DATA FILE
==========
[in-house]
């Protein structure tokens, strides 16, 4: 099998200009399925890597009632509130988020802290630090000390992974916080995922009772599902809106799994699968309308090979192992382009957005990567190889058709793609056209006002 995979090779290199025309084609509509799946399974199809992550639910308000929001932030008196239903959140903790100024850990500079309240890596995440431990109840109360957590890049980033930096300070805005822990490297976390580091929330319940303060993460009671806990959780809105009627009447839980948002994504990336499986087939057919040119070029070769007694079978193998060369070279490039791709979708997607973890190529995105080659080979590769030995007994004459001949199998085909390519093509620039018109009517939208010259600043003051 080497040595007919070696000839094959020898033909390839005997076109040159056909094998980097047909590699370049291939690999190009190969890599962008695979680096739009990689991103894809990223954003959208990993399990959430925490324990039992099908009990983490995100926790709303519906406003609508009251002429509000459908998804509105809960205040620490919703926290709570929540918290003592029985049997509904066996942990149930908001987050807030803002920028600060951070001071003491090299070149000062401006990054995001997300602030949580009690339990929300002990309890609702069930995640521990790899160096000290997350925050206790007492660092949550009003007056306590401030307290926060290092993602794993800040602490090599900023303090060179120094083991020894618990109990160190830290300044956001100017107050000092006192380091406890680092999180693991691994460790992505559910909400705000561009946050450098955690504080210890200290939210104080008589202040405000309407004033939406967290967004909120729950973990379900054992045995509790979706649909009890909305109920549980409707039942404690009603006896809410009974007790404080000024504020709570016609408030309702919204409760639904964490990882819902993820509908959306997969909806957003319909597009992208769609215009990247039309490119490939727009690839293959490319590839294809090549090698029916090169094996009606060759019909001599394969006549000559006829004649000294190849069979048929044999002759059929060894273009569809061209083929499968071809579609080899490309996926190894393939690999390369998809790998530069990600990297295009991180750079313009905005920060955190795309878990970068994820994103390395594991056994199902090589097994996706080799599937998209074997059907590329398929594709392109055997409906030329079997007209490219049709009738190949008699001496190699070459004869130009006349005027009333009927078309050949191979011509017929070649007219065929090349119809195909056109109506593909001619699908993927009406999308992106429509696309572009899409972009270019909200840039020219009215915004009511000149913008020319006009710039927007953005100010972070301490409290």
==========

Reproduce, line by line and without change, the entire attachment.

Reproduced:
[in-house]
């Protein structure tokens, strides 16, 4: 099998200009399925890597009632509130988020802290630090000390992974916080995922009772599902809106799994699968309308090979192992382009957005990567190889058709793609056209006002 995979090779290199025309084609509509799946399974199809992550639910308000929001932030008196239903959140903790100024850990500079309240890596995440431990109840109360957590890049980033930096300070805005822990490297976390580091929330319940303060993460009671806990959780809105009627009447839980948002994504990336499986087939057919040119070029070769007694079978193998060369070279490039791709979708997607973890190529995105080659080979590769030995007994004459001949199998085909390519093509620039018109009517939208010259600043003051 080497040595007919070696000839094959020898033909390839005997076109040159056909094998980097047909590699370049291939690999190009190969890599962008695979680096739009990689991103894809990223954003959208990993399990959430925490324990039992099908009990983490995100926790709303519906406003609508009251002429509000459908998804509105809960205040620490919703926290709570929540918290003592029985049997509904066996942990149930908001987050807030803002920028600060951070001071003491090299070149000062401006990054995001997300602030949580009690339990929300002990309890609702069930995640521990790899160096000290997350925050206790007492660092949550009003007056306590401030307290926060290092993602794993800040602490090599900023303090060179120094083991020894618990109990160190830290300044956001100017107050000092006192380091406890680092999180693991691994460790992505559910909400705000561009946050450098955690504080210890200290939210104080008589202040405000309407004033939406967290967004909120729950973990379900054992045995509790979706649909009890909305109920549980409707039942404690009603006896809410009974007790404080000024504020709570016609408030309702919204409760639904964490990882819902993820509908959306997969909806957003319909597009992208769609215009990247039309490119490939727009690839293959490319590839294809090549090698029916090169094996009606060759019909001599394969006549000559006829004649000294190849069979048929044999002759059929060894273009569809061209083929499968071809579609080899490309996926190894393939690999390369998809790998530069990600990297295009991180750079313009905005920060955190795309878990970068994820994103390395594991056994199902090589097994996706080799599937998209074997059907590329398929594709392109055997409906030329079997007209490219049709009738190949008699001496190699070459004869130009006349005027009333009927078309050949191979011509017929070649007219065929090349119809195909056109109506593909001619699908993927009406999308992106429509696309572009899409972009270019909200840039020219009215915004009511000149913008020319006009710039927007953005100010972070301490409290």